Do you prefer natural light over studio light? Peter McKinnon does, and in his latest tutorial, he shows a simple way to make your own “natural light” when you don’t have enough of the real one. And not only is it simple, but you can make this setup for about $80, maybe even less. If you shoot and/or live in a place with little natural light, this setup is a lifesaver.
When creating studio portraits, it’s good to make the subject stand out from the background. Most photographers know this, but many still make the mistake and don’t backlight their models properly (or at all). In this short video, photographer Manny Ortiz will show you three easy ways to backlight your model and make it separate from the background using speedlights.
It probably goes without saying, but – professional lighting is expensive. If you are just starting out your filmmaking career, or you’re simply a hobbyist, there’s no need for spending thousands of dollars on professional light. You can do it on a budget with construction lights you can find at any Home Depot.
In this video, you’ll see some tips and tricks how to choose the construction light and put it to the best use. Also, you’ll see some great DIY tips for creating natural color of light and making your own lighting barn doors.
Most of my shoots, whether for stills or video, are out on location. Often, those locations are out in the middle of nowhere. So, I rely on portable battery powered everything, including lights. This means we don’t always get the power we’re able to in the studio with mains powered lights, but it doesn’t mean we’re out of options.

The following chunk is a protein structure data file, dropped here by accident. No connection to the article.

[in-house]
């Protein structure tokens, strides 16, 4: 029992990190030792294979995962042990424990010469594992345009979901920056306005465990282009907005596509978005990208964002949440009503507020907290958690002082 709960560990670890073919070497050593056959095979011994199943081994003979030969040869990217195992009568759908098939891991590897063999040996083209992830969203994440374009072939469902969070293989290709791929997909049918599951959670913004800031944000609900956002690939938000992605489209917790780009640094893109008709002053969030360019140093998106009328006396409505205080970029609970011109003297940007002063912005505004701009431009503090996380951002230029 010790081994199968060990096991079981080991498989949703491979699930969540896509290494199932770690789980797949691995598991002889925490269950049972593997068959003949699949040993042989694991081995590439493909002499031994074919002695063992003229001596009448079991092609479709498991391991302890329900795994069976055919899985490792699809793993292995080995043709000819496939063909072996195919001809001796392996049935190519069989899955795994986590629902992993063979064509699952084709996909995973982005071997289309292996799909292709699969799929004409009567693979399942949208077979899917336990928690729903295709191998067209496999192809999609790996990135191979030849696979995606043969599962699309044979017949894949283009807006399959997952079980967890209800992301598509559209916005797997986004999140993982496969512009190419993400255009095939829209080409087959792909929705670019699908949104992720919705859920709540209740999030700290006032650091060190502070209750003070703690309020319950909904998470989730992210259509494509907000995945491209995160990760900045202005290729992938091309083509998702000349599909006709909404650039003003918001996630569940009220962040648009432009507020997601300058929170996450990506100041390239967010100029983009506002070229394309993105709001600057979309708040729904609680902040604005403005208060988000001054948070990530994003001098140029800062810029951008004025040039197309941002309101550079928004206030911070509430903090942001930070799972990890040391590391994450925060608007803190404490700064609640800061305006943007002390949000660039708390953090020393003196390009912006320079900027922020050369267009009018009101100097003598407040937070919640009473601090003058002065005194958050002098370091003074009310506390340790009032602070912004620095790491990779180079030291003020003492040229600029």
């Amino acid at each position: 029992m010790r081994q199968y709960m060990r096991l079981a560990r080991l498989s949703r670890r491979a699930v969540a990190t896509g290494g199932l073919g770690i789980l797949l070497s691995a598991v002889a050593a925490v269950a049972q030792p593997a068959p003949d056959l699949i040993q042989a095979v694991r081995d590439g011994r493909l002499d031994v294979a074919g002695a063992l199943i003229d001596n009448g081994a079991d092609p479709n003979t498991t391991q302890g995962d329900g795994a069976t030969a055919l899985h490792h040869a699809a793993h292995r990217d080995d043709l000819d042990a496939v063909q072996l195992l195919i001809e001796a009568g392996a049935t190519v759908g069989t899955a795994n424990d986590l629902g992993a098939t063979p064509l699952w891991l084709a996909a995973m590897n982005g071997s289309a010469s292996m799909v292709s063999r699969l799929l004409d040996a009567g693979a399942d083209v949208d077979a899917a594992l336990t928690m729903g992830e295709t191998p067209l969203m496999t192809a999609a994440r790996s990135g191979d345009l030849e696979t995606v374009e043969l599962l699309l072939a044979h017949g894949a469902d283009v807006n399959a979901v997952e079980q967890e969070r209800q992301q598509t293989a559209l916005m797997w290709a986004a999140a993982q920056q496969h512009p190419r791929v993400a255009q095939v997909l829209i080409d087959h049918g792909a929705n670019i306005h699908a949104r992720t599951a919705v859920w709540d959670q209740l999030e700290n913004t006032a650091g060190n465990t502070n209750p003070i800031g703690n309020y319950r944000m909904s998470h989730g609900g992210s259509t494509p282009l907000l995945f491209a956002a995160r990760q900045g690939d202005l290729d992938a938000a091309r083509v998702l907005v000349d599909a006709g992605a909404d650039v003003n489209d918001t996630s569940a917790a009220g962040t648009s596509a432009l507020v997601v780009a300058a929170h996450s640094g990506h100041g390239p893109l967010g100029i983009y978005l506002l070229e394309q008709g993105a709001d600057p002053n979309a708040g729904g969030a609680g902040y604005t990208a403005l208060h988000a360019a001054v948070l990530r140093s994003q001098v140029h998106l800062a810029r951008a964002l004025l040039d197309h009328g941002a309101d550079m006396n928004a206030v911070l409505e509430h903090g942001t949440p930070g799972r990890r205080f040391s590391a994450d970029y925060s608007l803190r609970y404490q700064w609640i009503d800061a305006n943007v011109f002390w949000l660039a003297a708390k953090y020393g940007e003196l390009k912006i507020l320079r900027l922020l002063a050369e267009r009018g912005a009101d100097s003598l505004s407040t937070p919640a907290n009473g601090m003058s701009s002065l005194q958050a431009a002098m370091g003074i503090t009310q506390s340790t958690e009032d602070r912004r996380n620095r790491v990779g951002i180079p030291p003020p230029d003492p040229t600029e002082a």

In this video from DSLRguide, filmmaker Simon Cade talks us through some different setups using portable battery powered lights. He shows us how to simulate both moonlight and sunlight, as well as complementing and overcoming issues with practical lights. He also shows a great way to build a good flaming torch to either light a shot or be the subject of it.
Today I’m here with Kyle Cong running through his approach on shooting out on location with strobes and how he finds them!
Food photography is something we’ve pretty much all tried. Even if our gastronomical efforts are only limited to Instagram, it helps to be able to get a nice shot. In this video from Adobe, photographer Andrew Scrivani shares his top five tips to improving your own food photography.
You might look a little odd bringing chopping boards and cooling racks into your local Starbucks, but the suggestions are still beneficial. Whether you’re in the studio with a DSLR or the local coffee shop with your phone, there’s always things you can do to help take your food photography up a notch or two.
Last year, we showed you rctestflight’s crazy 1000 Watt LED light bar. Made from 10 individual smaller lights, it gives a total output of around 90,000 lumens. Already, it’s a pretty cool feat. For under $300 you can light up half a mountainside. Such a light would be a fantastic tool for filmmakers and photographers. But what if you want to raise it up a little higher?
Rctestflight has taken things a little further this time around. Swapping out the original LEDs for some Yuji high CRI LEDs. This raises the price quite significantly, from around $25 total per bulb to $100 per bulb. But this doesn’t help with the altitude. For that, he strapped it to a Freefly Systems Alta 8 octacopter drone. It makes for some very cool results.
Without light, there would be no such thing as photography. But simply having light isn’t enough. Cameras turn our three dimensional world into a two dimensional flat image. Light allows us to bring that third dimension back into our images. In order to do that, we need to know how to read it and how to control it.
In the first of a new video series from The Slanted Lens called Laws of Light, Jay P. Morgan looks at the humble sphere. And why not? It’s the perfect representation of three dimensionality which lets you easily see all the principles of light. I’ve seen similar demonstrations in the past using everything from pool balls to bowling balls.